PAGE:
• A necessary focus on user experience
  • A campaign that considered apps and app usage

Elsewhere, voice search, at this point, was starting to become more prevalent and therefore content needed to be optimised for voice search as well as mobile and desktop.

What SEO looked like in 2015

  • The launch of Mobilegeddon saw a serious focus on mobile optimisation more than ever before. Mobile ranking would now be a significant ranking signal, with mobile friendliness determined at page level.
  • The increasingly effective knowledge-graph saw a significant shift in results page traffic. Google was becoming better at giving users what they wanted, without the need to redirect from the SERPs pages. Although this proved great for users, it reduced the amount of traffic websites were seeing despite working hard to provide the most relevant and informative content.
  • App indexing proved Google was aware of the rise of apps and their importance in search results, providing users with solutions to their queries. For example, the app for a hotel booking website would appear in search results above that company’s website. This all tied into improving user UX and understanding what they were searching for.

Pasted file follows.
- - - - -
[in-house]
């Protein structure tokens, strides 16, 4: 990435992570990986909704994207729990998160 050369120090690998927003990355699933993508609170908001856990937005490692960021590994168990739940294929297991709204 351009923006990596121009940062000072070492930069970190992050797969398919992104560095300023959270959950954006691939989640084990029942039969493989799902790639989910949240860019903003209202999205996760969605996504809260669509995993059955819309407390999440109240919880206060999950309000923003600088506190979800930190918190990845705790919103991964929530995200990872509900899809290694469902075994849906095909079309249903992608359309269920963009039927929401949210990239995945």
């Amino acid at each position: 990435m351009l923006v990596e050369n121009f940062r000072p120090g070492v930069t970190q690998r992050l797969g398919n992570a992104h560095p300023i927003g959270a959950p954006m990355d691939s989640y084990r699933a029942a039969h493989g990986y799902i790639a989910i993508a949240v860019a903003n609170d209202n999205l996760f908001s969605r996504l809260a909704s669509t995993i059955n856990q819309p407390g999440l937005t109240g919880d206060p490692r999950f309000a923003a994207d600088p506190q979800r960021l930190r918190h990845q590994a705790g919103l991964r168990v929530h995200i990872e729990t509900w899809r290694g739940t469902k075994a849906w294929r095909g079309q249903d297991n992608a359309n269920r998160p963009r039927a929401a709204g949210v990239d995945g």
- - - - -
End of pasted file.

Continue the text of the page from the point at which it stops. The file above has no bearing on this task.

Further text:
RankBrain 2015 

Rankbain was arguably one of the most important updates of the decade. Rankbrain saw a revamp of the core methods applied to search engine results. With machine learning artificial intelligence, this update further worked on ensuring the search results were correct for that particular user.

It’s all very well and good providing a concise answer to a common query, but what if that query could be applied to multiple circumstances?

The Rankbrain algorithm also considers factors such as the user’s location and the time of year in order to establish the most likely required results for that particular user, at that particular time, at that particular location.

Rankbrain: In a nutshell

  • Works to find the best results for more unique queries
  • Considers various factors including location
  • Works harder to determine the users specific needs

Some queries will likely warrant a variety of results, and through matching with a variety of signals, the best possible answer is given to the user.

For example, look what happens when I search for ‘good restaurant’, rather than Google struggling to find the best possible restaurant in the world based on reviews all over the world or country, it automatically narrows down search results to turn the search into a local search.